Why I'm Voting Yes
(Foreward: Whilst I in no way want to make the issue of marriage equality about myself, as somebody in the public eye who has been a part of the LGBTI community and therefore has a lot of queer followers, I've felt a responsibility to speak up and share my thoughts on the current situation we find ourselves in. In saying that, while I may not understand your pain and frustration, please note that I am with you and I support you 110%.)
For as long as I can remember, I've wanted to get married.
I wanted the big fancy party, the flowers and candles, the pretty white dress....but more than that, I wanted what my parents had. A unbreakable, unwavering love that has last the ages. A love that has survived a slow and horrific disease with no cure. A disease that has sucked the life but never the love out of everyone around it.
So when I was little, I had a wedding scrap book. I would spend hours meticulously cutting out pretty pictures of dresses I loved or elaborate hairstyles I wanted and very carefully glued them down on to the paper. I'd write very detailed notes in bright pink crayon such as "veil as long as this but no beads" and dream about the day my darling Dad would walk me down the aisle.
Interestingly however, when I first realised I had feelings for someone of the same sex at 16 years old... the thought process didn't play out how I had imagined.
For instance, I was more nervous about telling my most recent ex-boyfriend than my parents.
I was more terrified telling my best friends than I was to walk down the streets holding my new girlfriend's hand.
I also went through a process of grieving a life I had always wanted, but now felt as though I'd have to sacrifice. I wasn't going to get my big white wedding. Sure, I could still become a mother but it was going to be a far more complicated, long and expensive path.
I felt stupid and shallow but looking back, that was one of the toughest parts about accepting the fact that I may be gay- accepting that my life might not look the way I had always imagined it to.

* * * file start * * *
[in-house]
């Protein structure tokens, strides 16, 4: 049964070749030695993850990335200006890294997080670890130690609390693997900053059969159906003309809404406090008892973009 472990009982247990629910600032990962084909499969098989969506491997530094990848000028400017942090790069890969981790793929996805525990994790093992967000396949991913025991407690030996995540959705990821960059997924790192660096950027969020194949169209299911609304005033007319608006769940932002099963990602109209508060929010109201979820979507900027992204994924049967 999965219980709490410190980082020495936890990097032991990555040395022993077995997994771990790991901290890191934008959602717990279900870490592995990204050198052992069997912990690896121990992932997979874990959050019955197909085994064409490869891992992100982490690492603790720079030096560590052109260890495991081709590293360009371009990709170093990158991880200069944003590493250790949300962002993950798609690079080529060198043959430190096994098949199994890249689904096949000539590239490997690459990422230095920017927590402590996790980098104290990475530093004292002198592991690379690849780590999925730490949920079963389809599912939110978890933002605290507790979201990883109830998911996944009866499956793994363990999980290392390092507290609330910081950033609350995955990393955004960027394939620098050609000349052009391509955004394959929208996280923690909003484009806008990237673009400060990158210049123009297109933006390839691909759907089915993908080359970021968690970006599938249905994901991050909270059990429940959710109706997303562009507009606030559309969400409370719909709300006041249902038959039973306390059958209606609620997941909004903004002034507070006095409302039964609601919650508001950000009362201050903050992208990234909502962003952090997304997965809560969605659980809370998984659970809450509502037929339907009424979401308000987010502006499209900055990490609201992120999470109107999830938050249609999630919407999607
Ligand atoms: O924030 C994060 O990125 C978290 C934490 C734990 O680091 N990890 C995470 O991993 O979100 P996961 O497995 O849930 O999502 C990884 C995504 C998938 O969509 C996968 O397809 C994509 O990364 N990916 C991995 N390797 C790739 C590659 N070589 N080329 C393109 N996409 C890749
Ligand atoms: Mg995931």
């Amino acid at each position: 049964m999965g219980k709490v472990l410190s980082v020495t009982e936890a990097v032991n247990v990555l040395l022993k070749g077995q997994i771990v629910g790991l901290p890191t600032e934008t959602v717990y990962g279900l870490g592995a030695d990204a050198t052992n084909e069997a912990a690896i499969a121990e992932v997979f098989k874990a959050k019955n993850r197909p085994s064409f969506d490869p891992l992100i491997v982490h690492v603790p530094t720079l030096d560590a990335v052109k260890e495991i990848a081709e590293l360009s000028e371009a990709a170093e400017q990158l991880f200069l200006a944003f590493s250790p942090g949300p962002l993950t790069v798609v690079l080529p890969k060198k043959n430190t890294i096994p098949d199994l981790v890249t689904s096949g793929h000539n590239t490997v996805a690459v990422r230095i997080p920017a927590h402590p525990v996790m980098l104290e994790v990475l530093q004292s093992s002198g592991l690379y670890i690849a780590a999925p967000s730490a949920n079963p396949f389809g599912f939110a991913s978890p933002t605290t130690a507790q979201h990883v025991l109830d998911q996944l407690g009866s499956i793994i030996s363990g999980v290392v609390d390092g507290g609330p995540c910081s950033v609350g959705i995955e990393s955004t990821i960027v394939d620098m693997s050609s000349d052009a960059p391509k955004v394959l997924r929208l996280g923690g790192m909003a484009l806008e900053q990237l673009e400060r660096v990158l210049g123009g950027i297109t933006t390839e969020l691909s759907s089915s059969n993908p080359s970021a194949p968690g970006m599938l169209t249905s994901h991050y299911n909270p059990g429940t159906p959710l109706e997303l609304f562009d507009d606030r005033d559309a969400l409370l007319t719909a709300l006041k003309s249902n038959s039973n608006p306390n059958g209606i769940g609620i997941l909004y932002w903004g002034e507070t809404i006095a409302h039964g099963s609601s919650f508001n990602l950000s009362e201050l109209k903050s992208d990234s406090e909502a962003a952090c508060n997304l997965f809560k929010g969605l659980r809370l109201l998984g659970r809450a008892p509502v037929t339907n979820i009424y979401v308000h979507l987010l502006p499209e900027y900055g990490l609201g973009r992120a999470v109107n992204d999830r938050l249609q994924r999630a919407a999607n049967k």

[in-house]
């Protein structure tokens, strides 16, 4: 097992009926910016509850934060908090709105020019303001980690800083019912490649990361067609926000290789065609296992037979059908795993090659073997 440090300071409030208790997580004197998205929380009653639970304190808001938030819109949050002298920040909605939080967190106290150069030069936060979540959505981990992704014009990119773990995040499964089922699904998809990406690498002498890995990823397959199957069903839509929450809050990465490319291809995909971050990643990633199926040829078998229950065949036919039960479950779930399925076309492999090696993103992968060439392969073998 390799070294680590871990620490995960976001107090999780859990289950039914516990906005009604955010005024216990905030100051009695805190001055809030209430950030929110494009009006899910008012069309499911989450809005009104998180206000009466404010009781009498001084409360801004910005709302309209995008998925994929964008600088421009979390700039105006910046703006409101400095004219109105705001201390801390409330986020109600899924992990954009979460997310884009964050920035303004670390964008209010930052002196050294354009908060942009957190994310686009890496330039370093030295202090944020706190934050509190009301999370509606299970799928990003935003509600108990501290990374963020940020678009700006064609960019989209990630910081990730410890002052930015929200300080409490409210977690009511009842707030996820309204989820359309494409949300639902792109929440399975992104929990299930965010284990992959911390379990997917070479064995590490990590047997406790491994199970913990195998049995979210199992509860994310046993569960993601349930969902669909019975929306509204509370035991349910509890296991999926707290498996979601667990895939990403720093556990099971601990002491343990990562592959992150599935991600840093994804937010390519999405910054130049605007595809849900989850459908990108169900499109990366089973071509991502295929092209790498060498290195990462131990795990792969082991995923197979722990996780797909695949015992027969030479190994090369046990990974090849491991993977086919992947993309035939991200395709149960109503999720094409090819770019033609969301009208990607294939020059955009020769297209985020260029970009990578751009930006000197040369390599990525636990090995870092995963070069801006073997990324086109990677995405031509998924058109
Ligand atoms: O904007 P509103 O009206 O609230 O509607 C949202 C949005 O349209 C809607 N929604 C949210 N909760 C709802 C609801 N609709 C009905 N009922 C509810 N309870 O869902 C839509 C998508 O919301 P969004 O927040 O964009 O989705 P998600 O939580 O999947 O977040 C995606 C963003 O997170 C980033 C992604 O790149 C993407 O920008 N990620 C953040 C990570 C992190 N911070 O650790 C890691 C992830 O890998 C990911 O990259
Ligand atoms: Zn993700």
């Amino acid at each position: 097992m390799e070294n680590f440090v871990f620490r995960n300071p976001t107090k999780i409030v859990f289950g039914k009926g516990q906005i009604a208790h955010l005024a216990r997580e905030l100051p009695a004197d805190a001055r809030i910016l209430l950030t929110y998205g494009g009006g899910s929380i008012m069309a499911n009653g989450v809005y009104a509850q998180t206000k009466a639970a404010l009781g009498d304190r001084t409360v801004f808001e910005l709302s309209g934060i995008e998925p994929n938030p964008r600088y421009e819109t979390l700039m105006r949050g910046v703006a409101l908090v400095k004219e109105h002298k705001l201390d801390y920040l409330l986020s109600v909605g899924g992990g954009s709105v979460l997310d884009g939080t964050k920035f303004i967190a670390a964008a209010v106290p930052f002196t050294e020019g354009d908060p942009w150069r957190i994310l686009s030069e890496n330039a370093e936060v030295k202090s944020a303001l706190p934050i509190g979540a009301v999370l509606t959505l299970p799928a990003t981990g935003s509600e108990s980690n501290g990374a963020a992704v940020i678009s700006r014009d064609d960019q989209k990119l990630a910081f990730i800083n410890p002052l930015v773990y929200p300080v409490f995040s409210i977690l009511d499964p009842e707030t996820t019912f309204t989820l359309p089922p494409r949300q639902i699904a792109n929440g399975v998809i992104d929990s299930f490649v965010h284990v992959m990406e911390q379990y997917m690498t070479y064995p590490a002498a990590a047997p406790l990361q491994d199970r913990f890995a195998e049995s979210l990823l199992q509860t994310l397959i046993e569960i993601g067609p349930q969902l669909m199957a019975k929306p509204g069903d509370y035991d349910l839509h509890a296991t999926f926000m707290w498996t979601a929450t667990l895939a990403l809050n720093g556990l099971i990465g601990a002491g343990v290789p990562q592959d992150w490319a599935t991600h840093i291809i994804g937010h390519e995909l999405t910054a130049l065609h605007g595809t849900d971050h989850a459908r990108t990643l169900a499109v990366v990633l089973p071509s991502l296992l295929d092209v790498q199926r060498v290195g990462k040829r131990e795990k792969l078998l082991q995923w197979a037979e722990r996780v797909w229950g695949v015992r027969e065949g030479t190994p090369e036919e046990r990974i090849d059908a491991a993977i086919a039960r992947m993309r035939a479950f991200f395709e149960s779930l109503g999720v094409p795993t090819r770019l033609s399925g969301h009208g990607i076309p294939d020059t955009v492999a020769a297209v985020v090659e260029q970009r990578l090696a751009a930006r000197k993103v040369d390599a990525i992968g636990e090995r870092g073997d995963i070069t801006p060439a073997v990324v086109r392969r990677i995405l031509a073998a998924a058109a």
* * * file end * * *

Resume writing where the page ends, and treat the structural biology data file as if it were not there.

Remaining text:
Today, as I tick the yes box on the marriage equality survey and practically run it to the letterbox...and as we see this debate play out all over our social media feeds and televisions screens, on our radio stations and even written in the fucking sky, I've been forced to reflect a lot about my own journey with my sexuality and boy, what a rollercoaster that's been.
As I popped my vote into the letterbox and crossed all my fingers and toes, I thought back to my younger self. 16 years old. Rocking some kind of Avril Lavigne inspired look. So confused. So ashamed. So lost and alone, even when surrounded by people.
Imagine if I could go back in time and tell 16 year old Tully that it was okay. It was actually not even a big deal. That she didn't have to give up any of her dreams. That she could still stand at the end of that aisle in her beautiful dress and marry the woman she loved and nobody would bat an eyelash.
That, in fact, it didn't matter whether I ended up with a man or a woman, as long as we loved each other, we could legally bind ourselves together for the rest of eternity. That it's all the same, either way.
Would that have made me feel braver about coming out? Would I have felt less terrified? Less judged? Would I have not kept it a secret for so long, battling internally for so many years trying to figure out exactly how I felt and why I felt it and why it was different and why couldn't I change it?